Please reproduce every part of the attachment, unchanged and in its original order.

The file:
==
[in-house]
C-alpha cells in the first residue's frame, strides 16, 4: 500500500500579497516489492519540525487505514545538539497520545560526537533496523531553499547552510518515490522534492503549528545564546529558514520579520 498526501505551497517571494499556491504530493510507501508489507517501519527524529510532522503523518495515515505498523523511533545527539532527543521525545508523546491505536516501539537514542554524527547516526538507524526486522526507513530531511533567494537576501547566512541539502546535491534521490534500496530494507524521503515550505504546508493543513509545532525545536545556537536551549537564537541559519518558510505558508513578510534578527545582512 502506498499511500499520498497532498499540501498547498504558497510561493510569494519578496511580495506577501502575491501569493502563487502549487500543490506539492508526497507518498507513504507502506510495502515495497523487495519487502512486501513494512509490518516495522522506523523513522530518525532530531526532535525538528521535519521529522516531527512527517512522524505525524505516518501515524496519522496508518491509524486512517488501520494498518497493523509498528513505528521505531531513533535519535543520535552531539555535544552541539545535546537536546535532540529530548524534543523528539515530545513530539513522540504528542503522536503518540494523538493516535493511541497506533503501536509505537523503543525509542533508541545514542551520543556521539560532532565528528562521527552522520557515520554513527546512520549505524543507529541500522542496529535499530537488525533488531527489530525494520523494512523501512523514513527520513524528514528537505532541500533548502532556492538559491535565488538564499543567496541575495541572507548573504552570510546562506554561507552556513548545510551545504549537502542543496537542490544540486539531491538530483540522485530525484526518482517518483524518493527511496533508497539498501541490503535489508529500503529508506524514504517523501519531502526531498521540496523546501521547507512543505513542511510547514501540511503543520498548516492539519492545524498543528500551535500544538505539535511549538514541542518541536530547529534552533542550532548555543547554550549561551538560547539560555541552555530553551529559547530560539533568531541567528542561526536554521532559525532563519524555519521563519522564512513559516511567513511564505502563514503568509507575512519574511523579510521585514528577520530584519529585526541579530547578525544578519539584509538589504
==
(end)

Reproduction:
[in-house]
C-alpha cells in the first residue's frame, strides 16, 4: 500500500500579497516489492519540525487505514545538539497520545560526537533496523531553499547552510518515490522534492503549528545564546529558514520579520 498526501505551497517571494499556491504530493510507501508489507517501519527524529510532522503523518495515515505498523523511533545527539532527543521525545508523546491505536516501539537514542554524527547516526538507524526486522526507513530531511533567494537576501547566512541539502546535491534521490534500496530494507524521503515550505504546508493543513509545532525545536545556537536551549537564537541559519518558510505558508513578510534578527545582512 502506498499511500499520498497532498499540501498547498504558497510561493510569494519578496511580495506577501502575491501569493502563487502549487500543490506539492508526497507518498507513504507502506510495502515495497523487495519487502512486501513494512509490518516495522522506523523513522530518525532530531526532535525538528521535519521529522516531527512527517512522524505525524505516518501515524496519522496508518491509524486512517488501520494498518497493523509498528513505528521505531531513533535519535543520535552531539555535544552541539545535546537536546535532540529530548524534543523528539515530545513530539513522540504528542503522536503518540494523538493516535493511541497506533503501536509505537523503543525509542533508541545514542551520543556521539560532532565528528562521527552522520557515520554513527546512520549505524543507529541500522542496529535499530537488525533488531527489530525494520523494512523501512523514513527520513524528514528537505532541500533548502532556492538559491535565488538564499543567496541575495541572507548573504552570510546562506554561507552556513548545510551545504549537502542543496537542490544540486539531491538530483540522485530525484526518482517518483524518493527511496533508497539498501541490503535489508529500503529508506524514504517523501519531502526531498521540496523546501521547507512543505513542511510547514501540511503543520498548516492539519492545524498543528500551535500544538505539535511549538514541542518541536530547529534552533542550532548555543547554550549561551538560547539560555541552555530553551529559547530560539533568531541567528542561526536554521532559525532563519524555519521563519522564512513559516511567513511564505502563514503568509507575512519574511523579510521585514528577520530584519529585526541579530547578525544578519539584509538589504